CART CEO and president Chris Pook has admitted that, while disappointed to see the initial rescue plan for the series fall by the wayside, he is happy with the new agreement with Open Wheel Racing Series that should see the Champ Car World Series run in 2004.

CART shook on an 'asset purchase agreement' with OWRS at a meeting earlier this week, effectively ending hopes of a merger that would have had to have been agreed by a shareholder vote set for Friday [19 December]. The agreement will allow OWRS to purchase the assets of CART Inc needed to operate the Champ Car World Series and the stock of Pro-Motion Agency Inc, a CART subsidiary that operates the Toyota Atlantic support series. In addition, OWRS will assume the rights and obligations under certain promoter, sponsor and other contracts from CART.

If the transaction is completed, OWRS has said that it intends to continue to operate the Champ Car World Series and Toyota Atlantic series. The total consideration that will be paid if the agreement is completed is $3million less $1.5million needed to pay 2003 prize money to teams not affiliated with OWRS, an obligation of CART being assumed by OWRS.

The agreement terminates the previously announced merger agreement that had been entered into between CART and OWRS on 10 September. As a result, CART will cancel the special meeting of its stockholders regarding the merger agreement that was scheduled to occur on 19 December. Representatives of OWRS had advised CART that they did not believe that certain conditions to close the merger agreement were going to be met and, therefore, the merger would not be completed.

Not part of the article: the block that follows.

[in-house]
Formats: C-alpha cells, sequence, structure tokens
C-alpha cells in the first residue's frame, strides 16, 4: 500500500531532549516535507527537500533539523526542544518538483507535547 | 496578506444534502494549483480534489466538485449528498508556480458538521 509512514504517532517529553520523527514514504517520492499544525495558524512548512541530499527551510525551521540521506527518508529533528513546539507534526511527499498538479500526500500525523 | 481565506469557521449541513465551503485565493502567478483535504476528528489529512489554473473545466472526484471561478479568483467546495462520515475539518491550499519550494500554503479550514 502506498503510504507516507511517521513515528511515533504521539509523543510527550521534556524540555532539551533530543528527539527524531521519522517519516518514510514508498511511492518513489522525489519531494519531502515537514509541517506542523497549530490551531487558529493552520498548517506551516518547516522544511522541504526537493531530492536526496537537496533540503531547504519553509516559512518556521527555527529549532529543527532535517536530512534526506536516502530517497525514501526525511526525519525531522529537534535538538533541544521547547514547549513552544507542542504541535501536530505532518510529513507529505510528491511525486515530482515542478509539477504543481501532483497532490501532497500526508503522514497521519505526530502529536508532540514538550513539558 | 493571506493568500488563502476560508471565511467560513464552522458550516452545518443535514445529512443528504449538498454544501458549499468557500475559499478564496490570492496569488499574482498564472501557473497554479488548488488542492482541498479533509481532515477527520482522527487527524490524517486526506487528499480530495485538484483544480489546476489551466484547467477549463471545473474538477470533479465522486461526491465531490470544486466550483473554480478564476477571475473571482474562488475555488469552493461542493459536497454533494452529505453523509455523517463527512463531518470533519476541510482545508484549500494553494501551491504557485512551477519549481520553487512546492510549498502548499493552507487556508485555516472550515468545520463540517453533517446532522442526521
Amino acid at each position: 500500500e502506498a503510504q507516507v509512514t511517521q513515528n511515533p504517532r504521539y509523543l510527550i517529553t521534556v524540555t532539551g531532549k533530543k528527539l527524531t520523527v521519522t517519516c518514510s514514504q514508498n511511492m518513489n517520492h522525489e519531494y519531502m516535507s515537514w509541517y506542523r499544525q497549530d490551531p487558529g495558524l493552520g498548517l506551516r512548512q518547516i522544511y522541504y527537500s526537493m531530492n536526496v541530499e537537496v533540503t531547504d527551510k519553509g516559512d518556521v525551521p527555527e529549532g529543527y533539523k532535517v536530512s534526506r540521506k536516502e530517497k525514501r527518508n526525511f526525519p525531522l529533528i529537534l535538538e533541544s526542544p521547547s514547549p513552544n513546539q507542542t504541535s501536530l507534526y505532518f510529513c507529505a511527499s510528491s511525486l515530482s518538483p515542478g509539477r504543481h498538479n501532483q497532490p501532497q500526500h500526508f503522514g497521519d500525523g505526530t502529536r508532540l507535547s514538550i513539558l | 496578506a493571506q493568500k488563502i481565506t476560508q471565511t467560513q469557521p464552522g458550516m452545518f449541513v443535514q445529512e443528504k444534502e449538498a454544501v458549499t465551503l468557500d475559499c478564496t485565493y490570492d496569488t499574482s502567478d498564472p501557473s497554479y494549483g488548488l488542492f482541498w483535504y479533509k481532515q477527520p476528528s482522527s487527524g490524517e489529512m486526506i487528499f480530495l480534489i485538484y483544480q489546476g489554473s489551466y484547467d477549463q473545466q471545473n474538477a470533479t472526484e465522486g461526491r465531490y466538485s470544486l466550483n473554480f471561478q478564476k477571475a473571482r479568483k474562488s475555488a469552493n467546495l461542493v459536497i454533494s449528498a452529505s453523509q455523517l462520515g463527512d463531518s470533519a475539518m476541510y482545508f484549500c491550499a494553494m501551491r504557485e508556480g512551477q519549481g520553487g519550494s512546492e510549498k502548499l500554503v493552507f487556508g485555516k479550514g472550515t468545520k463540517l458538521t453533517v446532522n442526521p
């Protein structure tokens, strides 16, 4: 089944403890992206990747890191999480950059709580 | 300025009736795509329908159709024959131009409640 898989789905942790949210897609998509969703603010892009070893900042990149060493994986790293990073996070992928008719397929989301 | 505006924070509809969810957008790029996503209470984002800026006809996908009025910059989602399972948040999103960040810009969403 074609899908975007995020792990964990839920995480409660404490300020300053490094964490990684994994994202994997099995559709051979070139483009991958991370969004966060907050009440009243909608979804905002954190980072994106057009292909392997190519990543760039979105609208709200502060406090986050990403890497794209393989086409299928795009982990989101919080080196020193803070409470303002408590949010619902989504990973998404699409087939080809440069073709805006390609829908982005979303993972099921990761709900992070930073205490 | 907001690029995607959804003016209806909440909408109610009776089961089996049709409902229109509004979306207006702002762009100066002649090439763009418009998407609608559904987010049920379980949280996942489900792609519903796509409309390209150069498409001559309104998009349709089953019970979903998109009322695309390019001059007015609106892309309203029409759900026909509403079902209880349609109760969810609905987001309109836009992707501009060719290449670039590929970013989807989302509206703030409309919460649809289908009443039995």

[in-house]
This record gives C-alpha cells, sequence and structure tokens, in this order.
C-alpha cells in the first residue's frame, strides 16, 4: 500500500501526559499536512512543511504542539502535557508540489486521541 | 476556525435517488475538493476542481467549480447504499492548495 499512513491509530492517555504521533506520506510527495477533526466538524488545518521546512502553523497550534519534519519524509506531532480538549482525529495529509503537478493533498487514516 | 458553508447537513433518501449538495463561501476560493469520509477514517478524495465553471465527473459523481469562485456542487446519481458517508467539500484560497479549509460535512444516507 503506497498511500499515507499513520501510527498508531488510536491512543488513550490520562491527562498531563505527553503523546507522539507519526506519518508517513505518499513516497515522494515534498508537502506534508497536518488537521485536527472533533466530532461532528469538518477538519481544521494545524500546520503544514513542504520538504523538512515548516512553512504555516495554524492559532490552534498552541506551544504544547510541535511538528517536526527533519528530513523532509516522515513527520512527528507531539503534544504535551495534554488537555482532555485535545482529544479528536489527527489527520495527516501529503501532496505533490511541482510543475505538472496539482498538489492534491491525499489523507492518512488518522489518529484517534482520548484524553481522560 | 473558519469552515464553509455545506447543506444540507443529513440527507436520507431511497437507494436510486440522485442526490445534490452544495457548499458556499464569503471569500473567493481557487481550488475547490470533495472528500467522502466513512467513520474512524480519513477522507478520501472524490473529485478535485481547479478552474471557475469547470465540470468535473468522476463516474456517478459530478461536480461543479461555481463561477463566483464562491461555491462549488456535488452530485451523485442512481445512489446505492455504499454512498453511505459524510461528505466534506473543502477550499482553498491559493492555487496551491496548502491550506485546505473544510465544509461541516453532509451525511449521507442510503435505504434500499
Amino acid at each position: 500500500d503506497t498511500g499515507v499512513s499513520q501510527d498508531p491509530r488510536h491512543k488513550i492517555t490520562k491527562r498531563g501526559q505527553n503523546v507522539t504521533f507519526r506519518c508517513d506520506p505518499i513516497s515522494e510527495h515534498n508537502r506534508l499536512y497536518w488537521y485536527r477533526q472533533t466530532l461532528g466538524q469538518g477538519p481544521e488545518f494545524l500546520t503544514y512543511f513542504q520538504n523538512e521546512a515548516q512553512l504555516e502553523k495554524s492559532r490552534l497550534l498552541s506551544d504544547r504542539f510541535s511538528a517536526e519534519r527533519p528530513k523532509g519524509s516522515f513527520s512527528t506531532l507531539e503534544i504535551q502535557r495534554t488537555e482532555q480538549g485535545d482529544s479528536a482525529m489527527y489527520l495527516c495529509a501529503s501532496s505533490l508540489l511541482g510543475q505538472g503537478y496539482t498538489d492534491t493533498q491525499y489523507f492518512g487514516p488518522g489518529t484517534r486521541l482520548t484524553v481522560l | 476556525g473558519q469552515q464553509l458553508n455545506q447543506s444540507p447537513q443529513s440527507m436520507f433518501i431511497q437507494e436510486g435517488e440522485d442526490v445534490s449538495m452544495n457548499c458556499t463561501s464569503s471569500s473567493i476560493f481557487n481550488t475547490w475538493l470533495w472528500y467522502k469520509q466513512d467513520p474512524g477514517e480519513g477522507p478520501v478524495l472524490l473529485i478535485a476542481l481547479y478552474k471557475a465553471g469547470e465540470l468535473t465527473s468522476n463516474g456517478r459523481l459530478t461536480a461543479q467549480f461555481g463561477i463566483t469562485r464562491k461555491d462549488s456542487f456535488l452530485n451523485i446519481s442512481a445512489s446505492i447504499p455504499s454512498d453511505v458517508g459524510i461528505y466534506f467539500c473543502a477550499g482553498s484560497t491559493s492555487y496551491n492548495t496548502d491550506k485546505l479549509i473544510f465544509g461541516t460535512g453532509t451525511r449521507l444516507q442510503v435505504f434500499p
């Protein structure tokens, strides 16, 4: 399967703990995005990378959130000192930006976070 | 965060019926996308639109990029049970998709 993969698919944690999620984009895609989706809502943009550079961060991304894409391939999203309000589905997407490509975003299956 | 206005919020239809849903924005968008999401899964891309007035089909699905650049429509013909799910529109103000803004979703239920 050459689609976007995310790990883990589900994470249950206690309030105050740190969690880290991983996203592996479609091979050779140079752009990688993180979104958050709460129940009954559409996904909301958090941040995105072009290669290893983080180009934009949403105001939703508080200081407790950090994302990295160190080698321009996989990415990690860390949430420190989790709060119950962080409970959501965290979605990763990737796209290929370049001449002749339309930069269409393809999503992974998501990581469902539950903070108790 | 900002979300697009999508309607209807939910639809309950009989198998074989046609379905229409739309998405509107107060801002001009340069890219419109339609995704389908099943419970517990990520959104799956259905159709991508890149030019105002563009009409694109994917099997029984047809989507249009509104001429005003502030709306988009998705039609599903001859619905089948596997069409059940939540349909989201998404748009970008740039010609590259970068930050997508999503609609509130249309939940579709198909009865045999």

CART considered OWRS's position and believed that the closing condition requiring the absence of a material adverse effect could not be satisfied because of a decrease in the number of teams planning on participating in the 2004 season.

"We are very disappointed that the conditions of the merger could not be satisfied," Pook said, "However, we nevertheless believe this new transaction is CART's best available option and intend to move forward diligently and promptly."

The agreement requires CART to commence a case under Chapter 11 of the US Bankruptcy Code. The filing will include a motion asking the bankruptcy court to approve the sale of CART's assets pursuant to the agreement. CART will continue to operate its business as a debtor-in-possession during the court supervised sales process. Assuming the sale is completed, it will then proceed to wind up its business affairs. It is anticipated that CART Inc's filing with the bankruptcy court could be as early this week.

The agreement is subject to a number of conditions, including the absence of injunctions, the accuracy of representations and warranties in all material respects, performance of material obligations and the issuance of a final approval of the bankruptcy court in accordance with the provisions of the agreement, including obtaining any third party consents to the extent required to obtain such final approval. If the agreement is not able to be completed, CART's board of directors would evaluate alternatives, including ceasing operations, winding up the companies affairs and liquidating its remaining assets.